RPi Tutorial EGHS:Switch Input
- GPIO Protection Circuits
- Basic Circuits: LED output - DC motor - Switch Input - Analogue Sensor
- Intermediate Circuits: Shift Registers - Analogue to Digital - Driving Circuit - Alpha-Numeric Display
- Advanced Circuits: Control Hardware Over The Internet
This page is part of a work in progress.
While most of these circuits may interface directly to the RPi, the use of a buffered interface (such as the one supplied by the Gertboard) is recommended which will help protect against damage. Alternatively, experiment with one of the Alternative Test Platforms.
Extreme caution should be exercised when interfacing hardware at a low level, you may damage your RPi, your equipment and potentially yourself and others. Doing so is at your own risk!
Note: Until RPi devices are available, I can not confirm this will work on a real RPi. For now, I shall be using the TI LaunchPad (see Alternative Test Platforms for details) to test the hardware on (as it is cheap and the logic levels similar).
Work in progess...
The GPIO pin on the RPi when defined as an Input allows the state of the pin to be read as with HIGH or LOW. This allows us to use a simple switch to set the state of the pin and the software can read this and respond to the change (i.e. change the audio volume output or light an LED wired to another pin).
For additional theory see 
For the GPIO pin to determine if an input level is HIGH or LOW it has to detect that the voltage on the pin is above or below a set level, you should aim to set the pin to 10% of the logic voltage (HIGH for the RPi this is 3.3V - so 2.97V to 3.3V, LOW is 0V to 0.33V).
If the pin voltage is somewhere between 2.97V and 0.33V then the system may not reliably determine if a HIGH or LOW value is set (particularly as you get closer to 1.65V (halfway)).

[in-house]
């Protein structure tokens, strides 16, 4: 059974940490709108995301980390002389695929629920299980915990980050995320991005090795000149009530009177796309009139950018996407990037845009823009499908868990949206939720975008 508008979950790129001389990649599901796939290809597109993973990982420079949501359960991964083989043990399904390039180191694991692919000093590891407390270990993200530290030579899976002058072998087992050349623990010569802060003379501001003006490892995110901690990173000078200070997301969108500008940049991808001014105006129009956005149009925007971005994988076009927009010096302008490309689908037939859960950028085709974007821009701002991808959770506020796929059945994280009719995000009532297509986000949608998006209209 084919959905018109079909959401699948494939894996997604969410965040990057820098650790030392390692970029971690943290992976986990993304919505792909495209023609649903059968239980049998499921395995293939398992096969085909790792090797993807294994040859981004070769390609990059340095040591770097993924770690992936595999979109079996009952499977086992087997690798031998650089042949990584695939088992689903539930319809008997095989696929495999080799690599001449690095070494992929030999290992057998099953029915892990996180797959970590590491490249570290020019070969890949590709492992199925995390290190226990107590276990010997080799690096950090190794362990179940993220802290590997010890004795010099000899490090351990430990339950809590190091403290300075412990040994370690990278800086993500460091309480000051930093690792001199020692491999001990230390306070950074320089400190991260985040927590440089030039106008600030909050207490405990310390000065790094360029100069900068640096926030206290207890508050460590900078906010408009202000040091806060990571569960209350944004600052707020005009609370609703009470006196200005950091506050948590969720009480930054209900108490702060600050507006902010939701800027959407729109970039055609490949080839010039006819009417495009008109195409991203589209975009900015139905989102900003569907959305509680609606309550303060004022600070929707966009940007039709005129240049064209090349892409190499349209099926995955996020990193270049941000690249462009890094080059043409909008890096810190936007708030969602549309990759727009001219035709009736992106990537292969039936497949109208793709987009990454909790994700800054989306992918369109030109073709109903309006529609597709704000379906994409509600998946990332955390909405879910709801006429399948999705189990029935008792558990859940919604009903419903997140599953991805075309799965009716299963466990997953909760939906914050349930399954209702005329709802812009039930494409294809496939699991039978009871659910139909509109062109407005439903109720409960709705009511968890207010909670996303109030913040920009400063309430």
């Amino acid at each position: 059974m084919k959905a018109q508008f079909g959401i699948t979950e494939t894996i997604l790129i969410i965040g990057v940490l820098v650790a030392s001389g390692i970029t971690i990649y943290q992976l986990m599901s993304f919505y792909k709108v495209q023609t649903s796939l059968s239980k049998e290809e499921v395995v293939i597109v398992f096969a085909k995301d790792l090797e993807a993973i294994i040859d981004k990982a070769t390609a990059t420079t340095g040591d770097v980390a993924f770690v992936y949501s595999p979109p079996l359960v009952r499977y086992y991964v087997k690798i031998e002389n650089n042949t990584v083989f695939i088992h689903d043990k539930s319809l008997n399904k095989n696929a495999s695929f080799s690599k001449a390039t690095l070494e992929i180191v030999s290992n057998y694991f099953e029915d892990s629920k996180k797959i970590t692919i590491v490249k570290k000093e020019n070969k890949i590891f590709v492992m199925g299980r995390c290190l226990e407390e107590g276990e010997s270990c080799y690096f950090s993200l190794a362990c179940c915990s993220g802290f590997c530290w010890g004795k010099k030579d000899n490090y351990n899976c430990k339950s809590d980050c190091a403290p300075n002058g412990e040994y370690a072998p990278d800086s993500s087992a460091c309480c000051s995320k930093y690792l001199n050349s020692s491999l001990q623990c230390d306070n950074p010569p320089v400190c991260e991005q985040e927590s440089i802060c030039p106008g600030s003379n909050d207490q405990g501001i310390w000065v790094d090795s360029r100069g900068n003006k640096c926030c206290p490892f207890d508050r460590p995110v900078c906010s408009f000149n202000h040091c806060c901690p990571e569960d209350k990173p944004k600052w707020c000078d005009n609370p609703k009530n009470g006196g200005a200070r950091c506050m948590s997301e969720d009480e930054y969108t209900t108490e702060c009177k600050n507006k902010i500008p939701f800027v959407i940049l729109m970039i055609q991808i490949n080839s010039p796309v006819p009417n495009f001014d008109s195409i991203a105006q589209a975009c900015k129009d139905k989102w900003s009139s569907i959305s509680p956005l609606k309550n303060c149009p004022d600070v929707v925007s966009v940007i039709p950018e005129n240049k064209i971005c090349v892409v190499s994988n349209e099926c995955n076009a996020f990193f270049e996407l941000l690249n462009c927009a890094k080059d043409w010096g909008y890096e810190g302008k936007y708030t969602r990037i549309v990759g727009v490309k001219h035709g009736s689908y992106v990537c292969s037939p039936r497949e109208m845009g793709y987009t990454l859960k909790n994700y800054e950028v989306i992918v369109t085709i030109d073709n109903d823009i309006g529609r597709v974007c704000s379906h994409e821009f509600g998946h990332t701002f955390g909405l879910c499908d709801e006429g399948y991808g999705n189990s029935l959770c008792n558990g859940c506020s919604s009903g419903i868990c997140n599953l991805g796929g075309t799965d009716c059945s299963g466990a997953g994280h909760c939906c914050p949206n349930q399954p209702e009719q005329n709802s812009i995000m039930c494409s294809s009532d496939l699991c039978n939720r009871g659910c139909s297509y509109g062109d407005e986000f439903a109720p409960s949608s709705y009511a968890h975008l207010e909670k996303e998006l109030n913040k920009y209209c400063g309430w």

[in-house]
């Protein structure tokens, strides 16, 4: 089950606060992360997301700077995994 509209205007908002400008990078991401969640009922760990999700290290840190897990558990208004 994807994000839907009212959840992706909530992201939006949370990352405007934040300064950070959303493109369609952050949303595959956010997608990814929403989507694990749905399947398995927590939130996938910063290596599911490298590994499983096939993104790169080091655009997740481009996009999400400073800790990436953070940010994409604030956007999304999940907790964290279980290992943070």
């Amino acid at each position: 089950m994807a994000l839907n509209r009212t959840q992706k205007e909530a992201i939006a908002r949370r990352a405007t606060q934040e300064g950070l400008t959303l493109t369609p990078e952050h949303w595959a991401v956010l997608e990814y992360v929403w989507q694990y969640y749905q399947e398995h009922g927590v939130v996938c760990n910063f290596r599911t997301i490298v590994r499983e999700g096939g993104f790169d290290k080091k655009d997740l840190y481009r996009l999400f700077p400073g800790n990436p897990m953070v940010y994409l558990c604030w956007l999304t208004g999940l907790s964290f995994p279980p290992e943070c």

If you drive voltages over 3.3V or negative voltages then you will risk damaging the internal GPIO circuits and perhaps even killing the RPi (which is why using extra components to protect and buffer inputs is recommended).
When a GPIO pin is disconnected and set as an input, the voltage is considered floating since there is no defined voltage level being applied to the pin. Therefore a good input circuit needs to apply either a HIGH voltage or a LOW voltage.
The top circuit with Switch 1 (Double-poll switch) is fine, however, when using other types of switches, such as Switch 2 (i.e. Single-poll switch) you will create a short-circuit when the switch is pressed!
However, by simply using a resistor in-between the short-circuit can be avoided. The value of the resistor is determined by the leakage current of the GPIO pin (the current used by the circuit to read the pin) (although this is not specified for the RPi, it is expected to be in the range of 1uA) and the amount of voltage drop it creates as a result.
If we set R1 to 10kohms, and max drop from Vcc is 10% (0.33V). Max leakage current = Vdrop/R1 = 0.33/10000 = 33uA
By picking a large resistor it ensures less current is drawn by the circuit, when the switch is active (this is why a large value of 10Kohms is usually used).
Current drawn = Vcc/R1 = 3.3/10000 = 0.33mA
The above circuit shows Switch 1 which when pressed will provide a LOW signal to the GPIO pin (otherwise the resistor pulls the circuit UP HIGH), and Switch 2 which when pressed will provide a HIGH signal to the GPIO pin (otherwise the resistor pulls the circuit DOWN LOW).
This is covered in a lot more detail here (although note the logic level here is 5V!) .
One additional thing to note is that the RPi GPIO has internal Pull-Up and Pull-Down resistors which can be enabled through software registers.
This means that you can avoid the extra circuit above and simply place a switching between Vcc or GND, but you have to set the Pull-Up/Pull-Down registers for it to function correctly. To keep the software simple and to avoid any damage, it is recommended you start with using external Pull-Ups and Pull-Downs until you are confident setting these registers correctly.